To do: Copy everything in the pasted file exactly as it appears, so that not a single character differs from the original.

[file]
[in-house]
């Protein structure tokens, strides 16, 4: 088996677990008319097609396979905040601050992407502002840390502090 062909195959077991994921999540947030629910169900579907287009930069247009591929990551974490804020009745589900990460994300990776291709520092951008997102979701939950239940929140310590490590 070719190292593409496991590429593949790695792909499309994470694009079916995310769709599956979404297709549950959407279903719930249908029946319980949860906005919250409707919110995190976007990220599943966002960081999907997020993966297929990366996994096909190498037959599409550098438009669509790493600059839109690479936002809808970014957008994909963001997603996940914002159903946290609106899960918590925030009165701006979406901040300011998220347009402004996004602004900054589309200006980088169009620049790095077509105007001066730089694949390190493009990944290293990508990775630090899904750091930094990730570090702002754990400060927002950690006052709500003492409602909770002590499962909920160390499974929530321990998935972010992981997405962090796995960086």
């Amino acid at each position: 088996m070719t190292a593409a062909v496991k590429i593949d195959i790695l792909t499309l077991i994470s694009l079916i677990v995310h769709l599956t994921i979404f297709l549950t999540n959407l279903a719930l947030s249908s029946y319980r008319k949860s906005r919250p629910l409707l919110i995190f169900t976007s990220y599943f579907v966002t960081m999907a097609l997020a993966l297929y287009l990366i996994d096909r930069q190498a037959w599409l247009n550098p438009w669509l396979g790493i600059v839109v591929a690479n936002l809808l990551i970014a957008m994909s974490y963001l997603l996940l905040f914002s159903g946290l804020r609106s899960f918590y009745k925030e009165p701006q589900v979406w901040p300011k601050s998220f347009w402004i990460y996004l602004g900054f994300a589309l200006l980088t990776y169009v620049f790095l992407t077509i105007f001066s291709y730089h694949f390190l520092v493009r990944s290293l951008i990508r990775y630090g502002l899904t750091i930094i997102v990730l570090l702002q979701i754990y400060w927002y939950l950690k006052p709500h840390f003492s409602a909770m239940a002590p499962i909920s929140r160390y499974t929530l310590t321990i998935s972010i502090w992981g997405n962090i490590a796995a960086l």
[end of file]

[in-house]
């Protein structure tokens, strides 16, 4: 088996677990008319097609396979905040601050992407502002840390502090 062909195959077991994921999540947030629910169900579907287009930069247009591929990551974490804020009745589900990460994300990776291709520092951008997102979701939950239940929140310590490590 070719190292593409496991590429593949790695792909499309994470694009079916995310769709599956979404297709549950959407279903719930249908029946319980949860906005919250409707919110995190976007990220599943966002960081999907997020993966297929990366996994096909190498037959599409550098438009669509790493600059839109690479936002809808970014957008994909963001997603996940914002159903946290609106899960918590925030009165701006979406901040300011998220347009402004996004602004900054589309200006980088169009620049790095077509105007001066730089694949390190493009990944290293990508990775630090899904750091930094990730570090702002754990400060927002950690006052709500003492409602909770002590499962909920160390499974929530321990998935972010992981997405962090796995960086």
């Amino acid at each position: 088996m070719t190292a593409a062909v496991k590429i593949d195959i790695l792909t499309l077991i994470s694009l079916i677990v995310h769709l599956t994921i979404f297709l549950t999540n959407l279903a719930l947030s249908s029946y319980r008319k949860s906005r919250p629910l409707l919110i995190f169900t976007s990220y599943f579907v966002t960081m999907a097609l997020a993966l297929y287009l990366i996994d096909r930069q190498a037959w599409l247009n550098p438009w669509l396979g790493i600059v839109v591929a690479n936002l809808l990551i970014a957008m994909s974490y963001l997603l996940l905040f914002s159903g946290l804020r609106s899960f918590y009745k925030e009165p701006q589900v979406w901040p300011k601050s998220f347009w402004i990460y996004l602004g900054f994300a589309l200006l980088t990776y169009v620049f790095l992407t077509i105007f001066s291709y730089h694949f390190l520092v493009r990944s290293l951008i990508r990775y630090g502002l899904t750091i930094i997102v990730l570090l702002q979701i754990y400060w927002y939950l950690k006052p709500h840390f003492s409602a909770m239940a002590p499962i909920s929140r160390y499974t929530l310590t321990i998935s972010i502090w992981g997405n962090i490590a796995a960086l």